We now have a Mendeley Photostream on Flickr where you can follow all of our exploits. First up: Our geektastic Christmas party which started at the go-kart racing track and ended in a no-holds-barred Rockband session at our office.
Moreover, pictures from my recent US tour giving talks and Mendeley demos at Drexel University, Princeton, NYU, Cold Spring Harbor Labs, Yale, Brown, Dartmouth and MIT.
As a software engineer who spends the vast majority of each day sat at a computer a good keyboard is very important to me. I’m sure it is the same with many people who spend a lot of time typing. It’s certainly the case for the other Mendeley developers:
The Microsoft Ergonomic 4000 keyboard, favoured by many of the Mendeley developers
Some have the latest and greatest Microsoft ergonomic keyboards, others have fancy Logitech cordless keyboards that tell you how many keystrokes you’ve entered per day and all sorts of other useless statistics. One even has a keyboard that lights up in blue, red, purple or white!
Unfortunately until recently I was using the basic Dell keyboard that comes free with every Dell computer. Not a terrible keyboard by any standard, but certainly not in the same league as the Microsoft and Logitech keyboards that my colleagues were using. I was jealous! And I was worried that my inferior keyboard might be hindering my programmer productivity. This was Keyboard Wars, and it was time to get serious!
I trawled the web looking for the king of all keyboards. After reading lots of reviews I finally decided upon the Logitech DiNovo keyboard for Notebooks. I’ve no idea why the keyboard is marketed as “for notebooks”, as it works perfectly well with desktops too. There is also a DiNovo EDGE model which is supposed to be superior, but the lack of a numpad ruled it out for me.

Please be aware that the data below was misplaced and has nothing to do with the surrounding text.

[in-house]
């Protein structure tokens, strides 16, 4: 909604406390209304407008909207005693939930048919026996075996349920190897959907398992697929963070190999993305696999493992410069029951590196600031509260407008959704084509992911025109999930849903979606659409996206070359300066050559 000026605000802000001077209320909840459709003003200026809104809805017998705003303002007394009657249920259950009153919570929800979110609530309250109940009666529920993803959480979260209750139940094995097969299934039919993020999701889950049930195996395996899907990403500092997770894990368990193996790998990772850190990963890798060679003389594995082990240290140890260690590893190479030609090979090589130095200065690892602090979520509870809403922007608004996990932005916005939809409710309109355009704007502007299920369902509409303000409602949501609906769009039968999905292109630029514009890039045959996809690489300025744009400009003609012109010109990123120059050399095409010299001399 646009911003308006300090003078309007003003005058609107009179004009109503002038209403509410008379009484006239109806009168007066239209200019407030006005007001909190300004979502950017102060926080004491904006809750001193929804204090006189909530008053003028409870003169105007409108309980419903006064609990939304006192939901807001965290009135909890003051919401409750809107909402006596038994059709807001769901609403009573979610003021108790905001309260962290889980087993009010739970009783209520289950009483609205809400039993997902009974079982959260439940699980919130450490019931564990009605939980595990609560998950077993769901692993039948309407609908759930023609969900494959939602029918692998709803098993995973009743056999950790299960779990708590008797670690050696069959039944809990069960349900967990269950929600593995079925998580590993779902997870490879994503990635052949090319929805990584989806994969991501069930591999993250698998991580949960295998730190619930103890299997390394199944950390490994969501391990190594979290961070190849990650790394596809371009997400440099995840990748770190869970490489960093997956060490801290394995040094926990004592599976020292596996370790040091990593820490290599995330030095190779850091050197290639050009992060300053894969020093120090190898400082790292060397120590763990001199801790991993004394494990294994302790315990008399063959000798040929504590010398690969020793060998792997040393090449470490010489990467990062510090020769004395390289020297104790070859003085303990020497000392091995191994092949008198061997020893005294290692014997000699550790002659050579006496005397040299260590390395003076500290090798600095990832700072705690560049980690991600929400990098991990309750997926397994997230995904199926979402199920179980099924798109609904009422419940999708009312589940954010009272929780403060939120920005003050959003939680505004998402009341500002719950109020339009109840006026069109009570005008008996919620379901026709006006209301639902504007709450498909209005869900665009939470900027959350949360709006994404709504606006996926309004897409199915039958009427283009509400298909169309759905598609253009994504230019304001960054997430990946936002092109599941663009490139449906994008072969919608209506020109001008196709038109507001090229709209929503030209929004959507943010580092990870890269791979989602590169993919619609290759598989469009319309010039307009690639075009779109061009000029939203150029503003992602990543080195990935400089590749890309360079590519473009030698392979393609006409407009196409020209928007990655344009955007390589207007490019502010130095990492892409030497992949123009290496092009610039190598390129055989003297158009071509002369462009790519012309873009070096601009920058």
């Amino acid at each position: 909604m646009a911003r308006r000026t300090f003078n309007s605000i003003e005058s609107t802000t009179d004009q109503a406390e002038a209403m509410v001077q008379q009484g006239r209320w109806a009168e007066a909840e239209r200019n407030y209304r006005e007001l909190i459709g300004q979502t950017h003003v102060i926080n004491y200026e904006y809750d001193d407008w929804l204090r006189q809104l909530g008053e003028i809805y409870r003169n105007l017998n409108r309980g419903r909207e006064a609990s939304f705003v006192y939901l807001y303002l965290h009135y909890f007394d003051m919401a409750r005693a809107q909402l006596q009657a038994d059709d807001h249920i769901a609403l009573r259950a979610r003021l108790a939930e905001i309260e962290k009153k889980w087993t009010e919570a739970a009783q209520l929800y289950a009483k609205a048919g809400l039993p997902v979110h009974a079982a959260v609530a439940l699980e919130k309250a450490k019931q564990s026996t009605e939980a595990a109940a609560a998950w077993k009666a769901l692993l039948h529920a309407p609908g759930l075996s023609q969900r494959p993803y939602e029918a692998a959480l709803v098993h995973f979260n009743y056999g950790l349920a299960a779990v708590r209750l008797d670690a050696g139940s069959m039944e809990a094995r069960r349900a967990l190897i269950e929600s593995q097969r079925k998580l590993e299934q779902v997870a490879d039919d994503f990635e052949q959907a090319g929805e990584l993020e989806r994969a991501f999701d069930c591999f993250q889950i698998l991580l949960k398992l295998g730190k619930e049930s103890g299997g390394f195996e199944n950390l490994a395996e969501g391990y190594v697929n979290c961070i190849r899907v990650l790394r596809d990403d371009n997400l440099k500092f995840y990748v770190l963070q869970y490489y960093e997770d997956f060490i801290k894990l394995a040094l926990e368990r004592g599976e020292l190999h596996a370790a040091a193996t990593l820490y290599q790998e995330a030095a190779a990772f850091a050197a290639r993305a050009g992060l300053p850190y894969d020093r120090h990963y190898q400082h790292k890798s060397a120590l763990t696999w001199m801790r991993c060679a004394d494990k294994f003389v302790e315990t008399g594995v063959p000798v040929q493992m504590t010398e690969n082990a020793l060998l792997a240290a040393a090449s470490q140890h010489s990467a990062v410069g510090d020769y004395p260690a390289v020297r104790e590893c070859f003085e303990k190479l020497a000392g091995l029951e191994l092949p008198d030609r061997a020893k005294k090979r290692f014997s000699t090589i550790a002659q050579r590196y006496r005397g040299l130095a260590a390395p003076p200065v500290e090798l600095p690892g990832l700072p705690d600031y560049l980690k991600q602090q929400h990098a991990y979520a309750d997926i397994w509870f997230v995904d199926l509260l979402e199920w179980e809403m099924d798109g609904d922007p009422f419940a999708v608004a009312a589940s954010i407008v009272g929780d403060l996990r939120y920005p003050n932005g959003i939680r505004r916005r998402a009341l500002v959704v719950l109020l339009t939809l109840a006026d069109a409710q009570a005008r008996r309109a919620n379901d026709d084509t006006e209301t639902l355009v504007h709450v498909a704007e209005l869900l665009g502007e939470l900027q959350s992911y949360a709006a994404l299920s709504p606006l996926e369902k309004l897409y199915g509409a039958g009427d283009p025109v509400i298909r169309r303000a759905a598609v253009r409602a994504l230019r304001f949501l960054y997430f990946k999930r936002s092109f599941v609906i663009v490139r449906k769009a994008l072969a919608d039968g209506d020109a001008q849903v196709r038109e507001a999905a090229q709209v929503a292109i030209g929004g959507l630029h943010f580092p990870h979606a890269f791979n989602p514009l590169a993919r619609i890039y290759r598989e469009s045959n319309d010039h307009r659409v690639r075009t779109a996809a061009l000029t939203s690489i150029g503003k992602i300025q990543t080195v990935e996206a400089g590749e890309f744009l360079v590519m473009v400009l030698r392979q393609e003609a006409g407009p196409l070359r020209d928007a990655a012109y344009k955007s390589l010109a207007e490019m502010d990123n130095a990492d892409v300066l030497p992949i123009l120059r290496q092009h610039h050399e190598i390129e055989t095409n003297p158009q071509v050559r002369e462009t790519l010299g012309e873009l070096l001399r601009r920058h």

My keyboard arrived a few months ago, and I absolutely love it. I couldn’t say for certain that my productivity has improved, but typing is certainly much more pleasurable now. And if I ever need to do a quick calculation I can press the “calculator” button, which instantly brings up the calculator application! That’s a feature I certainly didn’t have on my old Dell keyboard.
I don’t think there is a better keyboard in the whole of the Universe! Some of my colleagues disagree of course, saying they “don’t like the laptop like feel of it”, or that fact that “it’s not ergonomic”. It sounds like jealousy to me, because I’ve clearly won the Keyboard Wars!
The Logitech DiNovo for Notebooks. The best keyboard in the Universe? I think so!
We’ve set up a new feedback forum to make our development decisions, bugfixing progress, and overall roadmap more transparent. You can see other Mendeley users’ suggestions, discuss with them and our engineers, and vote on the features which are most important to you. Please go there and let us know what to do with our time!
This release is mainly a bug-fix release fixing the following problems: